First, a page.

On Friday, “Paper Towns” premiered in theaters. In it, a teenage boy (played by Nat Wolff) goes on a road trip to find popular girl Margo (Cara Delevingne), who mysteriously disappears with only a few cryptic clues as to where she’s gone. It’s based on the YA novel by John Green, who also wrote the book that spawned last year’s hit “The Fault in Our Stars.”
It’s far from the only bestseller making its way to the big screen this year. Here’s a look at the other books getting turned into movies in the second half of 2015:
“Dark Places”: After “Gone Girl” received so much awards-season acclaim, it’s not terribly surprising filmmakers are mining author Gillian Flynn’s earlier work. In “Dark Places,” Charlize Theron plays Libby Day, the sole survivor of a massacre two decades earlier that had possible ties to a Satanic cult. As an adult, Libby revisits the crime with a group of amateur investigators who think the person who went to jail for the crime -- her brother, Ben (Corey Stoll) -- is innocent. Nicholas Hoult, who recently appeared with Theron in “Mad Max,” also stars as one of the pseudo-detectives helping Libby look into the case. Based on the novel by Gillian Flynn. Aug. 7.
“The Diary of a Teenage Girl”: Fifteen-year-old Minnie (Bel Powley) loses her virginity to her mom’s boyfriend and goes on a path of self-discovery about her sexuality and her art in 1970s San Francisco. Kristen Wiig and Alexander Skarsgard also star. Based on the graphic novel by Phoebe Gloeckner. Limited release, Aug. 7.
“10,000 Saints”: Set in the 1980s, friends Jude (Asa Butterfield) and Teddy (Avan Jogia) are waiting to turn 16 and drop out of high school and leave their small Vermont town behind forever. After Teddy dies of a drug overdose, Jude goes to live with his estranged pot dealer dad in the East Village of New York City. Based on the novel “Ten Thousand Saints” by Eleanor Henderson. Limited release, Aug. 14.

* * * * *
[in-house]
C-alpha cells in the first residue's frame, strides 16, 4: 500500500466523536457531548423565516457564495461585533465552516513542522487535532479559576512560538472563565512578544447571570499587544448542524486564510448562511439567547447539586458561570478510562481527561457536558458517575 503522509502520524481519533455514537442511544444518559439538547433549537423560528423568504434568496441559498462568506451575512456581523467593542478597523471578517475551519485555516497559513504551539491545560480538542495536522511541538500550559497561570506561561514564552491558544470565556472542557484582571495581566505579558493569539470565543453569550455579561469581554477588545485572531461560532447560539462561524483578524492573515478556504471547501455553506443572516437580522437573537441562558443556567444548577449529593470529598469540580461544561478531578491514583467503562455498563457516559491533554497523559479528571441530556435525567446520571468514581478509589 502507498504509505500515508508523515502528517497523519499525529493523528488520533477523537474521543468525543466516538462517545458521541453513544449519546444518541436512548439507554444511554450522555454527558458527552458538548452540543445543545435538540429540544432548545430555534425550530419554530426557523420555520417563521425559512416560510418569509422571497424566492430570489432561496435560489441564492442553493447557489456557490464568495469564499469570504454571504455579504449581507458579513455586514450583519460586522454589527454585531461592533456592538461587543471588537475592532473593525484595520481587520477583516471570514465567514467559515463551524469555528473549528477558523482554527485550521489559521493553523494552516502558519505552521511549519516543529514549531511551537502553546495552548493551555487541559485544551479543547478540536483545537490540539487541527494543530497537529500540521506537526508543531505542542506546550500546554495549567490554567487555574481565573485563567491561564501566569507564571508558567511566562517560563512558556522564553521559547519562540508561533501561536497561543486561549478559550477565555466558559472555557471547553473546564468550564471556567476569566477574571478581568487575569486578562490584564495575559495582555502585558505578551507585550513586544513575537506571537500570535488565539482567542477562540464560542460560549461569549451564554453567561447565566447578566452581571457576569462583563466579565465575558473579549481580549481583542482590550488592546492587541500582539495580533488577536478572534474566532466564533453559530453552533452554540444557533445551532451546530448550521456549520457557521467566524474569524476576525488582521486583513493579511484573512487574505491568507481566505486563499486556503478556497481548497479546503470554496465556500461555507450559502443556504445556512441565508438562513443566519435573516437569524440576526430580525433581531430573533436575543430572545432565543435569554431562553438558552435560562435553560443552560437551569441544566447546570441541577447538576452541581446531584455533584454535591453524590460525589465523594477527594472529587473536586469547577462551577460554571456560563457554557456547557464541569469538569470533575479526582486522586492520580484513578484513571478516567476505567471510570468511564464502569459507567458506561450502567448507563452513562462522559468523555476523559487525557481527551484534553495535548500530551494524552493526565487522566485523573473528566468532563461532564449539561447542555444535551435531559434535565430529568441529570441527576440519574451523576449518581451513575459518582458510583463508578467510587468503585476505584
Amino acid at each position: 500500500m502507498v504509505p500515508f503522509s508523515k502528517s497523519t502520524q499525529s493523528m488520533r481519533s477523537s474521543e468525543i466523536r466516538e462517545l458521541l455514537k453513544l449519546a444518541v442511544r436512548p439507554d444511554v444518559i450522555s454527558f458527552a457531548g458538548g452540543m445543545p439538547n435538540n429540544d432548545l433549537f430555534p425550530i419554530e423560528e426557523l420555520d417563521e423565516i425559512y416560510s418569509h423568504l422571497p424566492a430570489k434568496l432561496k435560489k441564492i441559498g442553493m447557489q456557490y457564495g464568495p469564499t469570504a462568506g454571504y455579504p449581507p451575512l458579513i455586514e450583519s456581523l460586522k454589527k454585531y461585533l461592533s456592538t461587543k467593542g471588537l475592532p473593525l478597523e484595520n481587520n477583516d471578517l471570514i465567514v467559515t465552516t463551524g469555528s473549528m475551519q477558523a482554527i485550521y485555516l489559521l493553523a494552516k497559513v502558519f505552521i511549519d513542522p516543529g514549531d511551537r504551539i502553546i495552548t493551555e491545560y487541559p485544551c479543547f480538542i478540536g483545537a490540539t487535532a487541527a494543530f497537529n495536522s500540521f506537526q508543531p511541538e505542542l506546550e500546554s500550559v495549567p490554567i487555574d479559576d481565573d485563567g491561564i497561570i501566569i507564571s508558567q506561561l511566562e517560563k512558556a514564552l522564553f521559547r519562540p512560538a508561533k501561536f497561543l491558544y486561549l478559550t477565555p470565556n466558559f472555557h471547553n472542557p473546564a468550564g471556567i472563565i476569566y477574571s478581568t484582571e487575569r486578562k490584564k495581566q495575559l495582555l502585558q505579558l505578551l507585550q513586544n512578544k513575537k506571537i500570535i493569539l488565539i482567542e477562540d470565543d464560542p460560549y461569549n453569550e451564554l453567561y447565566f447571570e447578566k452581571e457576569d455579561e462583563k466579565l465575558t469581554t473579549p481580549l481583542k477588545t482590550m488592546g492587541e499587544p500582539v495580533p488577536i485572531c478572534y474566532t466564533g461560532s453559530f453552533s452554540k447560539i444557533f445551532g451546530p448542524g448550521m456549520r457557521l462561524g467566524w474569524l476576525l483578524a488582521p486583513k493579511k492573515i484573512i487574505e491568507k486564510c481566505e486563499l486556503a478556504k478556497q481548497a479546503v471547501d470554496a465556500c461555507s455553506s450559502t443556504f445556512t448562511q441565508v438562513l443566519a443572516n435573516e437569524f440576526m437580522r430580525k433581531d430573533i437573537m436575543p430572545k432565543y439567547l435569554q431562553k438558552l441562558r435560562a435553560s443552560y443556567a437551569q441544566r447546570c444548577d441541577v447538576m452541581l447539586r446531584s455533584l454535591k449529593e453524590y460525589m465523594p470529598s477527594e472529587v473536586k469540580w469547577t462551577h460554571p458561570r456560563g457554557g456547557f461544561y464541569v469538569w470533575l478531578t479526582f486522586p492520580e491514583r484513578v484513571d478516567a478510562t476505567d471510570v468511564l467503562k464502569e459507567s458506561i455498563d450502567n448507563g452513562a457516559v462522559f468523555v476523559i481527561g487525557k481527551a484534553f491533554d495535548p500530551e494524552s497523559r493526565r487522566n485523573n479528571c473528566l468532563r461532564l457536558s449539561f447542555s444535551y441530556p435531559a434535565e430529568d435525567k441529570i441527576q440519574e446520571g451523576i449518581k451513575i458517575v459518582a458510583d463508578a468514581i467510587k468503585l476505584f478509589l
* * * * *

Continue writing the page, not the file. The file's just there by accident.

“Z for Zachariah”: Margot Robbie plays Ann Burden, a woman who thinks she’s all alone in the world -- literally -- after a disaster wipes out the planet. Then she stumbles upon a handsome stranger named Loomis (Chiwetel Ejiofor) and they start to build a life together. Then she stumbles upon yet another handsome stranger, Caleb (Chris Pine). What’s a girl to do? Another entry to the dystopian-future-love-triangle genre. Based on the novel by Robert C. O’Brien. Aug. 28.
“A Walk in the Woods”: From the same genre as last year’s “Wild,” “A Walk in the Woods” is about a man who decides to reconnect with America after two decades living abroad by hiking the Appalachian Trail. Starring Robert Redford, Nick Nolte, Nick Offerman and Mary Steenburgen. Based on the memoir by Bill Bryson. Sept. 2.
“Maze Runner: The Scorch Trials”: This is sequel to 2014’s “The Maze Runner” and the second book in the “Maze Runner” YA book series. After escaping the maze, the teenagers -- known as the Gladers -- team up with resistance fighters to investigate the (presumably evil) corporation that controls everything; not-so-subtly named WCKD. Starring Dylan O’Brien. Based on the novel “The Scorch Trials” by James Dashner. Sept. 18.
“Black Mass”: Johnny Depp stars in this film based on the true story of Whitey Bulger, an Irish mobster in South Boston who became an FBI informant in order to take down another mafia family. Dakota Johnson and Benedict Cumberbatch co-star. Based on the nonfiction book “Black Mass: The True Story of an Unholy Alliance Between the FBI and the Irish Mob” by Dick Lehr and Gerard O’Neill. Sept. 18.
“Everest”: A group of climbers hiking Mt. Everest in 1996 get caught in a freak blizzard and have to fight to survive. Jake Gyllenhaal, Keira Knightley, Robin Wright and Jason Clarke star. Based on real-life events as well as the nonfiction book “Into Thin Air” by Jon Krakauer, who will be played by Michael Kelly in the film. Sept. 18.
“Captive”: Single mom and drug addict Ashley Smith (Kate Mara) is taken hostage in her apartment by a recently escaped rapist (David Oyelowo) who also murdered the judge assigned to his case. Based on the nonfiction book “Unlikely Angel: The Untold Story of the Atlanta Hostage Hero” by Ashley Smith. Sept. 18.